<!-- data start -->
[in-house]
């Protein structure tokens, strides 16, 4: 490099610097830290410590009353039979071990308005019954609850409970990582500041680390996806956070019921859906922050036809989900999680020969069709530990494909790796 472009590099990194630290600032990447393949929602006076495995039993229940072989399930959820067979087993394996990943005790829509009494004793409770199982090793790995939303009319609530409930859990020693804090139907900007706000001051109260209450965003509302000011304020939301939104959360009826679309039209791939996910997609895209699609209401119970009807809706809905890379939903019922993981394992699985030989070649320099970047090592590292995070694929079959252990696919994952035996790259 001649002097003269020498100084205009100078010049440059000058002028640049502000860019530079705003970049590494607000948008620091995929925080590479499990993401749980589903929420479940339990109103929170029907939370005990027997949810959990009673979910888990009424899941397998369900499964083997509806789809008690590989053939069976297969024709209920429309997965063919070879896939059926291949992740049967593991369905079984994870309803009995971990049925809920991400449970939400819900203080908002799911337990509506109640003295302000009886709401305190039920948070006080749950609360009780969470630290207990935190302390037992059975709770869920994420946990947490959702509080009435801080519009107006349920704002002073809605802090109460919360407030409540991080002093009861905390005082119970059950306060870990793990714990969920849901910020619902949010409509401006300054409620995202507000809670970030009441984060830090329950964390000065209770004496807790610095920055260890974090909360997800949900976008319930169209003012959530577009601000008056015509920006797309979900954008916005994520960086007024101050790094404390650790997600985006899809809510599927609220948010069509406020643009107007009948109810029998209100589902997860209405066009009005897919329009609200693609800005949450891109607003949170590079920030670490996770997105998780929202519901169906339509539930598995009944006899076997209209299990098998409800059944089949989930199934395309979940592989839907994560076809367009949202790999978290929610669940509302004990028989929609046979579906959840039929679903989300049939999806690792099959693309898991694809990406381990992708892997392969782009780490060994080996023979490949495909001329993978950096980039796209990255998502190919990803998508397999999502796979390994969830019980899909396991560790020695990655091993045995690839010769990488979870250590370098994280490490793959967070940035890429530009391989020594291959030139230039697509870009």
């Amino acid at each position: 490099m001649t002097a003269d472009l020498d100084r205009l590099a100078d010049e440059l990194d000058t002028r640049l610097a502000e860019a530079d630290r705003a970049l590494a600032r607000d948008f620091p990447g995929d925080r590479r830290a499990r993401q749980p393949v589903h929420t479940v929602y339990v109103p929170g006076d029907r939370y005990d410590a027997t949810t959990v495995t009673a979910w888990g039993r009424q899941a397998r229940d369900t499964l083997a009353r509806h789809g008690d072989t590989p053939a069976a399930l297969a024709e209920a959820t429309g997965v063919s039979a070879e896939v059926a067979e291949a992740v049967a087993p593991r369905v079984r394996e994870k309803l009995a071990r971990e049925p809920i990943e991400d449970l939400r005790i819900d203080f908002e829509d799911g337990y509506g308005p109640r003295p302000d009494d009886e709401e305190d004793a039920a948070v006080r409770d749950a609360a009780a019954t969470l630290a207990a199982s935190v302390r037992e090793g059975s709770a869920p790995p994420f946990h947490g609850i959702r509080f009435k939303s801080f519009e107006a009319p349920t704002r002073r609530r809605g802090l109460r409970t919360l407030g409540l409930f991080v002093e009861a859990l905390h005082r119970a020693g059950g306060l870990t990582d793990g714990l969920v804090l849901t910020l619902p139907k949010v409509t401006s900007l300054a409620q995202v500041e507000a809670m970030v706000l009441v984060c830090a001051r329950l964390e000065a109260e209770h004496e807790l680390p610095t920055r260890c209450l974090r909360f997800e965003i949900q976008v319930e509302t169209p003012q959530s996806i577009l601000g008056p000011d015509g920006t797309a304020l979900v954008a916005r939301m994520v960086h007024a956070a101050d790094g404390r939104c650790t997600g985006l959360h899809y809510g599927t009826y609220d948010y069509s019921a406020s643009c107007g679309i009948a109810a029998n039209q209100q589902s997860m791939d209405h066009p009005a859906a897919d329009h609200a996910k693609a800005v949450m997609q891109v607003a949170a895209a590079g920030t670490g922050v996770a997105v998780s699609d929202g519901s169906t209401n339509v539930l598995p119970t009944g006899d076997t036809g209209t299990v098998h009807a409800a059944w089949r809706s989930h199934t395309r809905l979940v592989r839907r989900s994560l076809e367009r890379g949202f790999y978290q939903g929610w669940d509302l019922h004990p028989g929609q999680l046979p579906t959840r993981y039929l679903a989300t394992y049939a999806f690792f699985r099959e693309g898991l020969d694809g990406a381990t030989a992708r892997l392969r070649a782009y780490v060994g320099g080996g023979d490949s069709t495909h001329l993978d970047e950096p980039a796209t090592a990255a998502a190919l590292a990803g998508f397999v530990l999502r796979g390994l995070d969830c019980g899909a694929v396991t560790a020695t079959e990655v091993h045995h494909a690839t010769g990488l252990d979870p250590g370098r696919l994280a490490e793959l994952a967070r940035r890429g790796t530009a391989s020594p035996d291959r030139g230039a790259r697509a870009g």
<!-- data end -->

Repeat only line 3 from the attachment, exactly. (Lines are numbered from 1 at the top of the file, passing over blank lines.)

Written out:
């Amino acid at each position: 490099m001649t002097a003269d472009l020498d100084r205009l590099a100078d010049e440059l990194d000058t002028r640049l610097a502000e860019a530079d630290r705003a970049l590494a600032r607000d948008f620091p990447g995929d925080r590479r830290a499990r993401q749980p393949v589903h929420t479940v929602y339990v109103p929170g006076d029907r939370y005990d410590a027997t949810t959990v495995t009673a979910w888990g039993r009424q899941a397998r229940d369900t499964l083997a009353r509806h789809g008690d072989t590989p053939a069976a399930l297969a024709e209920a959820t429309g997965v063919s039979a070879e896939v059926a067979e291949a992740v049967a087993p593991r369905v079984r394996e994870k309803l009995a071990r971990e049925p809920i990943e991400d449970l939400r005790i819900d203080f908002e829509d799911g337990y509506g308005p109640r003295p302000d009494d009886e709401e305190d004793a039920a948070v006080r409770d749950a609360a009780a019954t969470l630290a207990a199982s935190v302390r037992e090793g059975s709770a869920p790995p994420f946990h947490g609850i959702r509080f009435k939303s801080f519009e107006a009319p349920t704002r002073r609530r809605g802090l109460r409970t919360l407030g409540l409930f991080v002093e009861a859990l905390h005082r119970a020693g059950g306060l870990t990582d793990g714990l969920v804090l849901t910020l619902p139907k949010v409509t401006s900007l300054a409620q995202v500041e507000a809670m970030v706000l009441v984060c830090a001051r329950l964390e000065a109260e209770h004496e807790l680390p610095t920055r260890c209450l974090r909360f997800e965003i949900q976008v319930e509302t169209p003012q959530s996806i577009l601000g008056p000011d015509g920006t797309a304020l979900v954008a916005r939301m994520v960086h007024a956070a101050d790094g404390r939104c650790t997600g985006l959360h899809y809510g599927t009826y609220d948010y069509s019921a406020s643009c107007g679309i009948a109810a029998n039209q209100q589902s997860m791939d209405h066009p009005a859906a897919d329009h609200a996910k693609a800005v949450m997609q891109v607003a949170a895209a590079g920030t670490g922050v996770a997105v998780s699609d929202g519901s169906t209401n339509v539930l598995p119970t009944g006899d076997t036809g209209t299990v098998h009807a409800a059944w089949r809706s989930h199934t395309r809905l979940v592989r839907r989900s994560l076809e367009r890379g949202f790999y978290q939903g929610w669940d509302l019922h004990p028989g929609q999680l046979p579906t959840r993981y039929l679903a989300t394992y049939a999806f690792f699985r099959e693309g898991l020969d694809g990406a381990t030989a992708r892997l392969r070649a782009y780490v060994g320099g080996g023979d490949s069709t495909h001329l993978d970047e950096p980039a796209t090592a990255a998502a190919l590292a990803g998508f397999v530990l999502r796979g390994l995070d969830c019980g899909a694929v396991t560790a020695t079959e990655v091993h045995h494909a690839t010769g990488l252990d979870p250590g370098r696919l994280a490490e793959l994952a967070r940035r890429g790796t530009a391989s020594p035996d291959r030139g230039a790259r697509a870009g």